Calendar

August 2019

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Conference Asia Oceania Geosciences Society 16th Annual Meeting

Asia Oceania Geosciences Society 16th Annual Meeting

Conference

Date: Mon, 2019-07-29 09:00 to Fri, 2019-08-02 18:00
Venue: SUNTEC Singapore Level 3

About the Event

 

The Earth Observatory of Singapore (EOS) and the Asian School of the Environment (ASE) are proud to attend the Asia Oceania Geosciences Society (AOGS) 16th Annual Meeting held in Singapore.

The Community Engagement Office will also be hosting outreach activities at their booth, located at A06 at the exhibitors' hall, level 3.

EOS and ASE are represented by 42 presenters giving a total of 47 oral and poster presentations, as well as a workshop. The full EOS and ASE presentation schedule can be viewed below, and is also available for download in a PDF format.

 

 

 




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09:00 to 18:00
 
 
 
 
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Seminar
Developing Regional Tephrostratigraphic Frameworks: Applications and Challenges

Developing Regional Tephrostratigraphic Frameworks: Applications and Challenges

Seminar
Speaker: Dr. Karen Fontijn
Date: Tue, 2019-08-06 16:00 to 17:00
Venue: ASE 3D Viz Laboratory Room (N2-B1c-16c)

About the Event

Detailed stratigraphic studies of pyroclastic deposits form arguably the best tool to estimate the frequency and magnitude of explosive eruptions at volcanoes where limited or no historical records exist. As such, tephrostratigraphy forms a first-order assessment of potential future eruptive behavior at poorly known volcanoes. Alternations of soils and pyroclastic deposits at proximal to medial distances of the volcano however typically only allow reconstructing eruptive behavior within the Holocene. Moreover, they only tend to preserve relatively large explosive eruptions, of magnitude 3-4 and above, and therefore almost invariably form a biased view of the frequency-magnitude relationships at a particular volcano. Long lacustrine records in medial to distal regions offer significant potential to obtain a more complete view of the explosive eruptive record as they often preserve thin fine-grained tephra deposits representing either small-scale explosive eruptions not preserved on land, or distal ash deposits from large explosive eruptions. Furthermore, these sedimentary records often contain material that can be dated to establish a detailed age-depth model that can be used to date the eruptions and estimate the tempo of activity.

In settings where volcanoes and lakes closely co-exist, integrating terrestrial and lacustrine data therefore allows the development of regional-scale tephrostratigraphic frameworks. Such frameworks provide a view of temporal trends in volcanic activity and mid/long-term eruptive rates on a regional scale rather than at the level of an individual volcano, i.e. in interaction with regional tectonic stress regimes. They also highlight the spatial distribution of deposits from large explosive eruptions, allowing improved estimates of magnitudes of individual eruptions as well as of frequency of impact by volcanic ash in specific regions. Provided such tephra horizons are well characterized and dated they can be used as age marker horizons and help fine-tune age models for palaeoenvironmental studies. In this presentation I will highlight a few key examples of both local and regional-scale tephrostratigraphic frameworks in Indonesia, Chile and Ethiopia, and discuss the multidisciplinary applications as well as challenges posed by data acquisition.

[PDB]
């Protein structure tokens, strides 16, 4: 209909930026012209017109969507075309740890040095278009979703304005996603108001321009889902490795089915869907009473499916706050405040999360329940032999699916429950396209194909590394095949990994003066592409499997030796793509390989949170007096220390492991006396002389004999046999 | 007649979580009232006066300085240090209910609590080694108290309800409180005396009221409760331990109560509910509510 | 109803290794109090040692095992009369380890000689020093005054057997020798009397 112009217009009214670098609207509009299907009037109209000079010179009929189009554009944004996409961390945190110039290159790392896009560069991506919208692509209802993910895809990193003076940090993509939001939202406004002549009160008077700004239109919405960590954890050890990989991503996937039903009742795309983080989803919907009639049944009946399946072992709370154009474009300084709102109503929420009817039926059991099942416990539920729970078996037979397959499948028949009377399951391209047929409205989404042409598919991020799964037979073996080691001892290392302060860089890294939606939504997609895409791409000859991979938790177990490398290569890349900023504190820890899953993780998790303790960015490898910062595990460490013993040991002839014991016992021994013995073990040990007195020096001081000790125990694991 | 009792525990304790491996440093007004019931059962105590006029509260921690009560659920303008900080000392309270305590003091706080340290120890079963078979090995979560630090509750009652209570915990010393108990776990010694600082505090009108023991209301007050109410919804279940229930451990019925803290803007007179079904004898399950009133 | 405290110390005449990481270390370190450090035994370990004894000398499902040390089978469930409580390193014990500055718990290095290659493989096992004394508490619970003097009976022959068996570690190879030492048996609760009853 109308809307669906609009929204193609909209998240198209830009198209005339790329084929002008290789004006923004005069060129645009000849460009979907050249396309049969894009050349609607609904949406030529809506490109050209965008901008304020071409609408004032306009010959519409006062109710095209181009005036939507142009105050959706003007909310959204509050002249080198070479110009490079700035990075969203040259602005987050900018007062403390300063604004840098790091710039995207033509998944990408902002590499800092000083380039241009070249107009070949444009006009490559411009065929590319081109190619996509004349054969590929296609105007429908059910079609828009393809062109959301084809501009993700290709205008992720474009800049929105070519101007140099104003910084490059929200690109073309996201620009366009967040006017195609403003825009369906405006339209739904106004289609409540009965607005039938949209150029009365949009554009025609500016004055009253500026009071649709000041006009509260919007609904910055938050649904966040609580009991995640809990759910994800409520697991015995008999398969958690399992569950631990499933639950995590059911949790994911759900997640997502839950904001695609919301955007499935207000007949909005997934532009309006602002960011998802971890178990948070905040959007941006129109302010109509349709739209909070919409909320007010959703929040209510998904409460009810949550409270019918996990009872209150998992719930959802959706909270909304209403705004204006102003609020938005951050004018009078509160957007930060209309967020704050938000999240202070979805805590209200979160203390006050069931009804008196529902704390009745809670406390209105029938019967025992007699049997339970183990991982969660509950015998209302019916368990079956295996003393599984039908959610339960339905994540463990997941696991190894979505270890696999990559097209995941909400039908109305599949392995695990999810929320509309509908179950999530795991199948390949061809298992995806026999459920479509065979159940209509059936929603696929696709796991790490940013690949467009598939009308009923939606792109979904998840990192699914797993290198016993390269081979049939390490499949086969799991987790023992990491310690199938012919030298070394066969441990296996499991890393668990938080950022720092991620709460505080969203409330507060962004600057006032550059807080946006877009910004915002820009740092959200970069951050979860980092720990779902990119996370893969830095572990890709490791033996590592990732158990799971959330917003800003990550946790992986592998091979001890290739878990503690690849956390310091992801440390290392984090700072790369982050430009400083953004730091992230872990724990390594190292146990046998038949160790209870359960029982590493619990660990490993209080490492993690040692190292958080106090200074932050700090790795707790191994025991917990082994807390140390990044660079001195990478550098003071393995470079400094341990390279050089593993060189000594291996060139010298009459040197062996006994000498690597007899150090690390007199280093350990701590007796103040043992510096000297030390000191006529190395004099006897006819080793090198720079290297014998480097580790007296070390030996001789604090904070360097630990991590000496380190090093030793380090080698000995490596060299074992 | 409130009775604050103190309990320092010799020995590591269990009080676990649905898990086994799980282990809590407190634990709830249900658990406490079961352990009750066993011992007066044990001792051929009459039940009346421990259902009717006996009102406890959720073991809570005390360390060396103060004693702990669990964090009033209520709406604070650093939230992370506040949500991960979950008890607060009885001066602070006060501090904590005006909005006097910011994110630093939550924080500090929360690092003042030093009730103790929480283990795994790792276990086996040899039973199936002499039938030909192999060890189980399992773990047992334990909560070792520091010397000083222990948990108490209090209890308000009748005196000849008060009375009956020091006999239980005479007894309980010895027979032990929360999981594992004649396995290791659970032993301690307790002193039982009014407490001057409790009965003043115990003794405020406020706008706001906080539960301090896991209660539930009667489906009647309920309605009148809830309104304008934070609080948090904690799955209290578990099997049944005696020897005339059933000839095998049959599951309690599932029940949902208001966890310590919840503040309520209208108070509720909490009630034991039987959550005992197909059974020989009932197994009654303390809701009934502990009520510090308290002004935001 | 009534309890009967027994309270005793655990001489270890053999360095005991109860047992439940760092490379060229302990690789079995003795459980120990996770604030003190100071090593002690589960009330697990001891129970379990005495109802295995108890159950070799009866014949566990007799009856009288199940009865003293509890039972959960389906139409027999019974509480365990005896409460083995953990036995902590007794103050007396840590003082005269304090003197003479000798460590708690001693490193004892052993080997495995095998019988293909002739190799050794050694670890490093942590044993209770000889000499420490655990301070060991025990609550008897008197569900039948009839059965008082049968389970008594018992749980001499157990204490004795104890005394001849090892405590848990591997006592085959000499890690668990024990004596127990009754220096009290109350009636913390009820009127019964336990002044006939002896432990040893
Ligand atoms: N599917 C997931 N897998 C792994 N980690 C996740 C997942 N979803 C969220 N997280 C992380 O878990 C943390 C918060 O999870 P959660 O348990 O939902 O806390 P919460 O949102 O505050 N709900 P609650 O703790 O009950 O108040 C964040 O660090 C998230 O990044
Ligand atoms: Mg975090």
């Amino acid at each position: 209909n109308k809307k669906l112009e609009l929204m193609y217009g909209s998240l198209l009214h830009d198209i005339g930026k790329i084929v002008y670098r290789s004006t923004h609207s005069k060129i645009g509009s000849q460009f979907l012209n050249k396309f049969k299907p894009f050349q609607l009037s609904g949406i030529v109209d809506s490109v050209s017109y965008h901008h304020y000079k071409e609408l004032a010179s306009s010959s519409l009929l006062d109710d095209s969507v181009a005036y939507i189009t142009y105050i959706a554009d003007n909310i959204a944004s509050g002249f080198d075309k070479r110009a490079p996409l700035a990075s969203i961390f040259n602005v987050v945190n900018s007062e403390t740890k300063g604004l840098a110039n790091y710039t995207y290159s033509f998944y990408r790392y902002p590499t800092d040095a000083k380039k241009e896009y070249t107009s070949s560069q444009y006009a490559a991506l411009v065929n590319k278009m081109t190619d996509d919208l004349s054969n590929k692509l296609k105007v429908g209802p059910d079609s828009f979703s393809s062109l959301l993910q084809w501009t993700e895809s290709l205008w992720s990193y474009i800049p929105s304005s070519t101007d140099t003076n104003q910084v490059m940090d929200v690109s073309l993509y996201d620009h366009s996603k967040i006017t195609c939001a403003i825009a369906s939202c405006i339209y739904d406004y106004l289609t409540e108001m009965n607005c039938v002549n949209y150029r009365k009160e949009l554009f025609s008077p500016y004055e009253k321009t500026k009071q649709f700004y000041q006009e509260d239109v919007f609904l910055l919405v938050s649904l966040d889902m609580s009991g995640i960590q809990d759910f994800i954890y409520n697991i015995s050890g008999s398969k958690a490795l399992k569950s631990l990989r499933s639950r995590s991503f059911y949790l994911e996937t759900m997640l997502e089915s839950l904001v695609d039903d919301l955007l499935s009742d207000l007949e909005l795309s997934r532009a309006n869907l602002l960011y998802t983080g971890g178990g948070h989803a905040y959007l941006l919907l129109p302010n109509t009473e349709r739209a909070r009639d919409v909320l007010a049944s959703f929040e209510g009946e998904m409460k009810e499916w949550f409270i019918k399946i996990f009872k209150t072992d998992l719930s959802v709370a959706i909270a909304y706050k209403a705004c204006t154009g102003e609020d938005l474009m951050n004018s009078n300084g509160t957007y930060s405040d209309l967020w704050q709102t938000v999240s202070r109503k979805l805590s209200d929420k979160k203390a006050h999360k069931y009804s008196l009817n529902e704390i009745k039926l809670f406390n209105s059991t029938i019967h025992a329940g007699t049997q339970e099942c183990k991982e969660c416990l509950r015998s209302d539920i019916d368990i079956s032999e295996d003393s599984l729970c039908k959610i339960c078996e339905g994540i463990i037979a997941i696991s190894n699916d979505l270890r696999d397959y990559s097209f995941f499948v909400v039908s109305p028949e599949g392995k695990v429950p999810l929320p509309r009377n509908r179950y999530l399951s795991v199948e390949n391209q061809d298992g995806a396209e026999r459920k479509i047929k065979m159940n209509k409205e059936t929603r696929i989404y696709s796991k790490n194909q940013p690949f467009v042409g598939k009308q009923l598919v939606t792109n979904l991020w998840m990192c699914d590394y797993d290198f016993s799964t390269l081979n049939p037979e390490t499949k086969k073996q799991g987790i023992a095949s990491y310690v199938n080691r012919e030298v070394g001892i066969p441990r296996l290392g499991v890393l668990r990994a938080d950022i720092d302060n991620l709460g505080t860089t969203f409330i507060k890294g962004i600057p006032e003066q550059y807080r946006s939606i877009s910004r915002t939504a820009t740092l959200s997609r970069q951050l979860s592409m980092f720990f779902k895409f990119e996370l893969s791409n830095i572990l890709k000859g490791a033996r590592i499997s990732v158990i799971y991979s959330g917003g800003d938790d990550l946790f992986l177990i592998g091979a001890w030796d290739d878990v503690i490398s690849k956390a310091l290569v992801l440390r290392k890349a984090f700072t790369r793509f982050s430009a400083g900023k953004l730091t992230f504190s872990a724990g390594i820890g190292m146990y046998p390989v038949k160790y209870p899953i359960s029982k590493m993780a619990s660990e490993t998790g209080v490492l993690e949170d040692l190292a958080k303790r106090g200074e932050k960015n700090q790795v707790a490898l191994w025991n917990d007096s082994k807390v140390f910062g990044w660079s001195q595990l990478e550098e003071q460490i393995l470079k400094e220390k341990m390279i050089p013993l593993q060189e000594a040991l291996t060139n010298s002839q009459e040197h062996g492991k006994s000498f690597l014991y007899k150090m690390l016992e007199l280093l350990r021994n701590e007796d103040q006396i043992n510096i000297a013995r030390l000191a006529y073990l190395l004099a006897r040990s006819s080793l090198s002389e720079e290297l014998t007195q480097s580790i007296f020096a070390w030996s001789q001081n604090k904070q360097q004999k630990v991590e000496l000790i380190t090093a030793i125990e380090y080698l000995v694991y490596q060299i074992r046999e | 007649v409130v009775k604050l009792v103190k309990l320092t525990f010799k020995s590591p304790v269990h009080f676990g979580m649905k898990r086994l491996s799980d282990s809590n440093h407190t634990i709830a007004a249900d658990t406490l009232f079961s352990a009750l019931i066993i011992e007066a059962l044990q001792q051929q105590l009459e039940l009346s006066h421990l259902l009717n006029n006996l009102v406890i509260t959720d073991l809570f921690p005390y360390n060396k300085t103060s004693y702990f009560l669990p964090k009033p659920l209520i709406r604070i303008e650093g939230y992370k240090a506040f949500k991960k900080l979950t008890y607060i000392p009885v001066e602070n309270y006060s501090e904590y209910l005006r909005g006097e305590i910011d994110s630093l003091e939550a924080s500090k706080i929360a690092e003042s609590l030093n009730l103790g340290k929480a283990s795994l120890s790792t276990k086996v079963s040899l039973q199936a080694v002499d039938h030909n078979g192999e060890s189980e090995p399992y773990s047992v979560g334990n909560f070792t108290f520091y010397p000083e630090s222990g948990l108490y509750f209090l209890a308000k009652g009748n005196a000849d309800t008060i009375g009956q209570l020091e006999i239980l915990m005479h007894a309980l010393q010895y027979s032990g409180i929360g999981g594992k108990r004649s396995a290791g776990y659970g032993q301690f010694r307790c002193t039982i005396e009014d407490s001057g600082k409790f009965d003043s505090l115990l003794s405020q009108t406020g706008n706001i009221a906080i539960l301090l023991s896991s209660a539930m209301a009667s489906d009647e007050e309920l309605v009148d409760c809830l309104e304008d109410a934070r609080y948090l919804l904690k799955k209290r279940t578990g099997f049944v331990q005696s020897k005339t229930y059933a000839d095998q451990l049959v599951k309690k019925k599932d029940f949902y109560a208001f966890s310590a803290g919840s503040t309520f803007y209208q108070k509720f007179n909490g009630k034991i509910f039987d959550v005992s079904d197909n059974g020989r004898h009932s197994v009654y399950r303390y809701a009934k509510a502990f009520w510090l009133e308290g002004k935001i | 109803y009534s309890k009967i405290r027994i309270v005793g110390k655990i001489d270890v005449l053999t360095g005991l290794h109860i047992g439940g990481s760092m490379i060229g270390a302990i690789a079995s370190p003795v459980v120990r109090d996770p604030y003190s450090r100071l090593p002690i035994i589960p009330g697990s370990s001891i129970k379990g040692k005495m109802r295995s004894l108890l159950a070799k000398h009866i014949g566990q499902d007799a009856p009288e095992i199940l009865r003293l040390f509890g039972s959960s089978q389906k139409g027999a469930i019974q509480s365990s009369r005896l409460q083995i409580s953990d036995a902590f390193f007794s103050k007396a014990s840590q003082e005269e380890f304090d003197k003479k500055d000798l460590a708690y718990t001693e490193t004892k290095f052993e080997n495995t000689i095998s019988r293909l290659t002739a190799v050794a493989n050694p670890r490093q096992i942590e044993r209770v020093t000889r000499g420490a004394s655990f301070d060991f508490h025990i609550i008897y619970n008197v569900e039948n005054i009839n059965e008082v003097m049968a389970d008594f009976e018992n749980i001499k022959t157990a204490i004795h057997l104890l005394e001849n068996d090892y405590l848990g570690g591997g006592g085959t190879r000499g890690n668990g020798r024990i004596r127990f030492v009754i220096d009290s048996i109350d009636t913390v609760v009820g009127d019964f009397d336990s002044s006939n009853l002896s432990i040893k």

Dr. Karen Fontijn

Dr Karen Fontijn obtained her Ph.D from Ghent University, Belgium and spent her post-doc at the Earth Observatory of Singapore and the University of Oxford, UK. As a physical volcanologist, she has worked on various volcanoes in different tectonic settings, from rift volcanoes in Tanzania and Ethiopia, to oceanic and continental arc volcanoes in the Philippines, Indonesia and Chile.


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Dr. Karen Fontijn
16:00 to 17:00
 
 
Workshop Workshop on Advances in Tephrochronology

Workshop on Advances in Tephrochronology

Workshop

Date: Wed, 2019-08-07 09:00 to Thu, 2019-08-08 18:00
Venue: Nanyang Technological University

About the Event




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09:00 to 18:00
 
 
 
 
 
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Symposium
Melting Ice and Plastic Seas

Melting Ice and Plastic Seas

Symposium

Date: Fri, 2019-08-16 15:30 to 17:00
Venue: Lecture Theatre 19A, NTU

About the Event

The Earth Observatory of Singapore (EOS) at Nanyang Technological University invites you to a very special event featuring world-renowned Oceanographer Dr Sylvia Earle as the keynote speaker for the Symposium: Melting Ice & Plastic Seas. In collaboration with Ocean Geographic’s Elysium Epic Trilogy, the symposium includes presentations by Ocean Geographic Society’s Director Michael Aw and Science Editor Alex Rose. The panel of science experts and ocean advocates, including EOS’s Prof Benjamin Horton, will discuss climate change and plastic pollution. As our planet faces unprecedented challenges, forces are converging to develop solutions that will give hope for its future. Please join us as we explore the issues in Melting Ice & Plastic Seas, by registering your attendance here.




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15:30 to 17:00
 
 
Seminar
Efficiency of geophysical survey in evaluating the bedrock configuration and aquifer extent in St. Martin’s island, Bangladesh

Efficiency of geophysical survey in evaluating the bedrock configuration and aquifer extent in St. Martin’s island, Bangladesh

Seminar
Speaker: Md. Golam Muktadir
Date: Fri, 2019-08-16 16:00 to 17:00
Venue: ASE 3D Visualisation Laboratory (N2-B1c-16c)

About the Event

St. Martin's island is the only coral-bearing offshore island in Bangladesh; it supports a population of thousands. Groundwater in the shallow subsurface is the only source of potable water on the island. However, the extent (both lateral and vertical), distribution and geometry of the aquifer are unknown.